What insight into boxing does The Three Musketeers offer? Well, consider this scene from the Alexandre Dumas novel (as translated by Richard Pevear): D’Artagnan heads to a scheduled duel with Athos – the first of three duels arranged (but not held) with each of the musketeers – worrying that he will not benefit no matter what the outcome. He fears
that the result of the duel would be what is always the most regrettable result in an affair of this kind, when a young and vigorous man fights against a wounded and weakened adversary: vanquished, he doubles the triumphs of his antagonist; victorious, he is accused of treachery and easy audacity.
Affairs of this kind happen all the time in boxing, and boxers confronting well known but well worn opponents face the same dilemma. I witnessed Larry Donald’s unanimous-decision win over Evander Holyfield at Madison Square Garden in 2004, for example, and tended to agree with the New York State Athletic Commission’s decision afterward that Holyfield shouldn’t be fighting anymore. (He didn’t stop after that, of course.) Donald didn’t emerge looking like the next great champion by beating the former champion long after his prime, but if he had lost… What did Trevor Berbick prove by vanquishing Muhammad Ali in 1981? And what did Larry Holmes accomplish by beating Ali one year earlier?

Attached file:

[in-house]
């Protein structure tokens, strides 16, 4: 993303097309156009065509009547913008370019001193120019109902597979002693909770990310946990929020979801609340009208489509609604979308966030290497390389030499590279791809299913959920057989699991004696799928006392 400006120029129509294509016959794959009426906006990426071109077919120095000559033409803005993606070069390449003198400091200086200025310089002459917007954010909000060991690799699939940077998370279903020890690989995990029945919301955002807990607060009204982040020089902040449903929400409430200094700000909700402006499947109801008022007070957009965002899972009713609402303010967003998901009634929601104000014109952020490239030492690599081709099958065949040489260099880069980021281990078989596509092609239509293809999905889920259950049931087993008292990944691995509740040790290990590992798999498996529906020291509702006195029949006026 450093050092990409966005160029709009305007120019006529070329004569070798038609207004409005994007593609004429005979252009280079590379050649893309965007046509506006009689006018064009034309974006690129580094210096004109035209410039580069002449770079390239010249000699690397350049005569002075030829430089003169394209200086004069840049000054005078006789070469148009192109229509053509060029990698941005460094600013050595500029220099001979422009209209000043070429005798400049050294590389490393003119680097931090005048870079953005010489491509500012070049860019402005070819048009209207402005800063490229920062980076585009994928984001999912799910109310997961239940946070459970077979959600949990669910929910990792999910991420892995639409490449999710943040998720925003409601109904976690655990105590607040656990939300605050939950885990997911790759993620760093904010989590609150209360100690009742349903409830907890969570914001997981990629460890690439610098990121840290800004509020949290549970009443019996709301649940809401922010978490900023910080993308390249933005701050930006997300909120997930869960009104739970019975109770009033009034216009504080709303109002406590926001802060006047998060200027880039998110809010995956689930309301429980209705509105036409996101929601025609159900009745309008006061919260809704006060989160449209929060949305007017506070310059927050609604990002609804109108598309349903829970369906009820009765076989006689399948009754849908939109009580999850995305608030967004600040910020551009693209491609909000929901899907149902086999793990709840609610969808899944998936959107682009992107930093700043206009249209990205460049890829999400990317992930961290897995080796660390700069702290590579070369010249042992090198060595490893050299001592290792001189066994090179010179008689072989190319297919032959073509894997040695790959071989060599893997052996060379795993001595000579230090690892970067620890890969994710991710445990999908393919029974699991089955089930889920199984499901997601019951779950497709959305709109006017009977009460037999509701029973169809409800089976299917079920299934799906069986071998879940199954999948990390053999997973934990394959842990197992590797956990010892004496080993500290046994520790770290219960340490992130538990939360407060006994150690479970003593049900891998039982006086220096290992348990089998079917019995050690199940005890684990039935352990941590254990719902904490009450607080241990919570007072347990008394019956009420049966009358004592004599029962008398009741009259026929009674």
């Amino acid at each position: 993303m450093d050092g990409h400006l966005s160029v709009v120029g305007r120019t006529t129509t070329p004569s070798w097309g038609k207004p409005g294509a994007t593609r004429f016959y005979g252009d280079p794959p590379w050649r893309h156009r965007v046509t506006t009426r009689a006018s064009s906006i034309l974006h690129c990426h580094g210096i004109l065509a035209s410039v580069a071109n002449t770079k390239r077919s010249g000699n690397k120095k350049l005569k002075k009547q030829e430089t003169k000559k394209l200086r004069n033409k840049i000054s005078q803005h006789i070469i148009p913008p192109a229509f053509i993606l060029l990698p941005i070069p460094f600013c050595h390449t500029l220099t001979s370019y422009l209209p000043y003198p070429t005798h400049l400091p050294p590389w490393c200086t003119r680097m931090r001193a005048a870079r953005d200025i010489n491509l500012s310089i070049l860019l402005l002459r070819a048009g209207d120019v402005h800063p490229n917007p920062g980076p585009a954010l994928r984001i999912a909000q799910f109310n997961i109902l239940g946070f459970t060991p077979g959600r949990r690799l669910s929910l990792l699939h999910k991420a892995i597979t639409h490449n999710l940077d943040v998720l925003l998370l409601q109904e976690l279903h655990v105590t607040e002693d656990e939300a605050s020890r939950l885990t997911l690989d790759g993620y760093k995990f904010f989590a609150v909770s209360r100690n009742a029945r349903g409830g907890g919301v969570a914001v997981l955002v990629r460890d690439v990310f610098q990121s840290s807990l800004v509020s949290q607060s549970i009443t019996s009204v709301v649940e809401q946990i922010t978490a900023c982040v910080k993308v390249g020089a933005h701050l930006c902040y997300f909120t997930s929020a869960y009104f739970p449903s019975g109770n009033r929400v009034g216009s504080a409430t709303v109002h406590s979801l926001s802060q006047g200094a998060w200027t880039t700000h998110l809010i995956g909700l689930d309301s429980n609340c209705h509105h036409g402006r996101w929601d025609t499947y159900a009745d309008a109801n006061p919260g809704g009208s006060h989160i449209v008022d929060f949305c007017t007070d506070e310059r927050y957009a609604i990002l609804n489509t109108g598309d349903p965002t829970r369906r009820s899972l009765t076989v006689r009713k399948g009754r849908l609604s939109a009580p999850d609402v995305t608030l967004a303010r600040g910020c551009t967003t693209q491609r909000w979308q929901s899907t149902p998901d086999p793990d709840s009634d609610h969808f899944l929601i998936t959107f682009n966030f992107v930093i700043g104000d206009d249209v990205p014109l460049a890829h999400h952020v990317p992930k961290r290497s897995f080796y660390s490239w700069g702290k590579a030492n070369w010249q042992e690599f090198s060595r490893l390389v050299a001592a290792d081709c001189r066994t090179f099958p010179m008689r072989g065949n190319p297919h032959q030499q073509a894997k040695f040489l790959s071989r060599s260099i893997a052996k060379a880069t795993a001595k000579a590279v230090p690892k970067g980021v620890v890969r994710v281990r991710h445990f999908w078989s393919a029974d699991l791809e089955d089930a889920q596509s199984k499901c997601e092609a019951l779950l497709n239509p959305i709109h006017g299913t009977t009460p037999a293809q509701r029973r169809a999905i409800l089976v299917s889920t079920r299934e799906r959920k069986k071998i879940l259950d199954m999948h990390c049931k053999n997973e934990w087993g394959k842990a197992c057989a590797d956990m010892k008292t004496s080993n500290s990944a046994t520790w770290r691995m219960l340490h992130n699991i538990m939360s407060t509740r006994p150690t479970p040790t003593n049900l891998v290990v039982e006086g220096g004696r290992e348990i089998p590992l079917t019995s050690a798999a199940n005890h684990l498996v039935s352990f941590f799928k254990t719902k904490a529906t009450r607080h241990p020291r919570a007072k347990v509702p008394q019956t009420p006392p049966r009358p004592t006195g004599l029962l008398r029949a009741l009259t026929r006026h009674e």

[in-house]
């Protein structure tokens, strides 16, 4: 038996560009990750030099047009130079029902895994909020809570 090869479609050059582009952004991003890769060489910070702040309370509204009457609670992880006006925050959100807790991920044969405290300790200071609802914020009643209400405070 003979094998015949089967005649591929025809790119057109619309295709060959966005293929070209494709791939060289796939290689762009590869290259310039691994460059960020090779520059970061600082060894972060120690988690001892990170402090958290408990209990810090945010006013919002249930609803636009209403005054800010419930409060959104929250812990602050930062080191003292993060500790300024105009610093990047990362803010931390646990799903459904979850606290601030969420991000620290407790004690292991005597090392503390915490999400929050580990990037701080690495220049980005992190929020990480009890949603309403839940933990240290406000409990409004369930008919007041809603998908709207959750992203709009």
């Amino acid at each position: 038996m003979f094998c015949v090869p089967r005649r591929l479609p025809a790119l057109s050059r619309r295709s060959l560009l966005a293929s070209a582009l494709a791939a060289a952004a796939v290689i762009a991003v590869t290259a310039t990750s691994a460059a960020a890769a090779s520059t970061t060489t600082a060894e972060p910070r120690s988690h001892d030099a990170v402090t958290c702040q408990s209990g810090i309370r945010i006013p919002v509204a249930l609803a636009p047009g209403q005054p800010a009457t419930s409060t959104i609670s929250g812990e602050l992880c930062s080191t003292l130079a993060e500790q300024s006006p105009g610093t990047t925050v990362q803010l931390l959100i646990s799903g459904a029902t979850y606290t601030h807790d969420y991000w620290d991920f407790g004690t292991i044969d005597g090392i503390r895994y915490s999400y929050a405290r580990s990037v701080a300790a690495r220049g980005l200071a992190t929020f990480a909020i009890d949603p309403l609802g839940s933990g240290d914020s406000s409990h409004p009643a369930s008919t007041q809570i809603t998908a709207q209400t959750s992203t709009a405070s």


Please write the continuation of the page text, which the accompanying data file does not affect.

Dumas may have been writing about swordfights, but when I read that passage I thought about prizefights and the pathos of the aging warrior.